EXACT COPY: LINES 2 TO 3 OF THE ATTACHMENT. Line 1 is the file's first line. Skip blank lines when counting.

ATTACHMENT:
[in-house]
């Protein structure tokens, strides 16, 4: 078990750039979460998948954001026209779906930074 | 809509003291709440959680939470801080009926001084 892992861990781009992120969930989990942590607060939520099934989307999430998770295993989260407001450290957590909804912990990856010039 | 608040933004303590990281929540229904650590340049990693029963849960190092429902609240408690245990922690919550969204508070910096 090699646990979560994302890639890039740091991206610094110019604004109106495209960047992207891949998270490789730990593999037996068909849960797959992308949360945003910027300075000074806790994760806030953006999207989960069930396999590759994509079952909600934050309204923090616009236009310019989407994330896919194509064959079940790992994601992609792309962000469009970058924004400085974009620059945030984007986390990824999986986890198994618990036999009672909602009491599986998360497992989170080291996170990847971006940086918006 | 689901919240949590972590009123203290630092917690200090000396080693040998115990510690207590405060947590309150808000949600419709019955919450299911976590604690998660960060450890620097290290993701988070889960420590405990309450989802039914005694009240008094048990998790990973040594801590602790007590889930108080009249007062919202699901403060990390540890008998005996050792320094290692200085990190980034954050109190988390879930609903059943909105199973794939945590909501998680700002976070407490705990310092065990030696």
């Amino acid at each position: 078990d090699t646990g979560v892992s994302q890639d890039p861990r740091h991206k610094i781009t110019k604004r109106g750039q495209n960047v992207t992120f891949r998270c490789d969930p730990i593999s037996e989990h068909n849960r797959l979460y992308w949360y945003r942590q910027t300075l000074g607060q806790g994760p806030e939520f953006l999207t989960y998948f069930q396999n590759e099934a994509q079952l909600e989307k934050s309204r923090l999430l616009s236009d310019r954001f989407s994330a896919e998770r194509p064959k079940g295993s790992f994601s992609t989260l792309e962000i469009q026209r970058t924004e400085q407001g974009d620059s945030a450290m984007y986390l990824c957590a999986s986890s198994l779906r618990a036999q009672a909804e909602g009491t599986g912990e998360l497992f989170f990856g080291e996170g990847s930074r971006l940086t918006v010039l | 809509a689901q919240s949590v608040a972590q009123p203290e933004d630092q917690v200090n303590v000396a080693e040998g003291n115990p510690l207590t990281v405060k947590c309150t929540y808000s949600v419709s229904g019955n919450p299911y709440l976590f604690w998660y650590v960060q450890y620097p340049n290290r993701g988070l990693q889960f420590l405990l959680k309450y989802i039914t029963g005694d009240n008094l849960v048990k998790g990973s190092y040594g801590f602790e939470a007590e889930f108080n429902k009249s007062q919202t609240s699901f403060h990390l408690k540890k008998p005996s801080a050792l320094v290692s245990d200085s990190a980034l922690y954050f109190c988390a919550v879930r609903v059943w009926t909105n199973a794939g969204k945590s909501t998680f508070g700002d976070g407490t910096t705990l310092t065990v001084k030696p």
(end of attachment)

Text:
């Protein structure tokens, strides 16, 4: 078990750039979460998948954001026209779906930074 | 809509003291709440959680939470801080009926001084 892992861990781009992120969930989990942590607060939520099934989307999430998770295993989260407001450290957590909804912990990856010039 | 608040933004303590990281929540229904650590340049990693029963849960190092429902609240408690245990922690919550969204508070910096 090699646990979560994302890639890039740091991206610094110019604004109106495209960047992207891949998270490789730990593999037996068909849960797959992308949360945003910027300075000074806790994760806030953006999207989960069930396999590759994509079952909600934050309204923090616009236009310019989407994330896919194509064959079940790992994601992609792309962000469009970058924004400085974009620059945030984007986390990824999986986890198994618990036999009672909602009491599986998360497992989170080291996170990847971006940086918006 | 689901919240949590972590009123203290630092917690200090000396080693040998115990510690207590405060947590309150808000949600419709019955919450299911976590604690998660960060450890620097290290993701988070889960420590405990309450989802039914005694009240008094048990998790990973040594801590602790007590889930108080009249007062919202699901403060990390540890008998005996050792320094290692200085990190980034954050109190988390879930609903059943909105199973794939945590909501998680700002976070407490705990310092065990030696």
């Amino acid at each position: 078990d090699t646990g979560v892992s994302q890639d890039p861990r740091h991206k610094i781009t110019k604004r109106g750039q495209n960047v992207t992120f891949r998270c490789d969930p730990i593999s037996e989990h068909n849960r797959l979460y992308w949360y945003r942590q910027t300075l000074g607060q806790g994760p806030e939520f953006l999207t989960y998948f069930q396999n590759e099934a994509q079952l909600e989307k934050s309204r923090l999430l616009s236009d310019r954001f989407s994330a896919e998770r194509p064959k079940g295993s790992f994601s992609t989260l792309e962000i469009q026209r970058t924004e400085q407001g974009d620059s945030a450290m984007y986390l990824c957590a999986s986890s198994l779906r618990a036999q009672a909804e909602g009491t599986g912990e998360l497992f989170f990856g080291e996170g990847s930074r971006l940086t918006v010039l | 809509a689901q919240s949590v608040a972590q009123p203290e933004d630092q917690v200090n303590v000396a080693e040998g003291n115990p510690l207590t990281v405060k947590c309150t929540y808000s949600v419709s229904g019955n919450p299911y709440l976590f604690w998660y650590v960060q450890y620097p340049n290290r993701g988070l990693q889960f420590l405990l959680k309450y989802i039914t029963g005694d009240n008094l849960v048990k998790g990973s190092y040594g801590f602790e939470a007590e889930f108080n429902k009249s007062q919202t609240s699901f403060h990390l408690k540890k008998p005996s801080a050792l320094v290692s245990d200085s990190a980034l922690y954050f109190c988390a919550v879930r609903v059943w009926t909105n199973a794939g969204k945590s909501t998680f508070g700002d976070g407490t910096t705990l310092t065990v001084k030696p």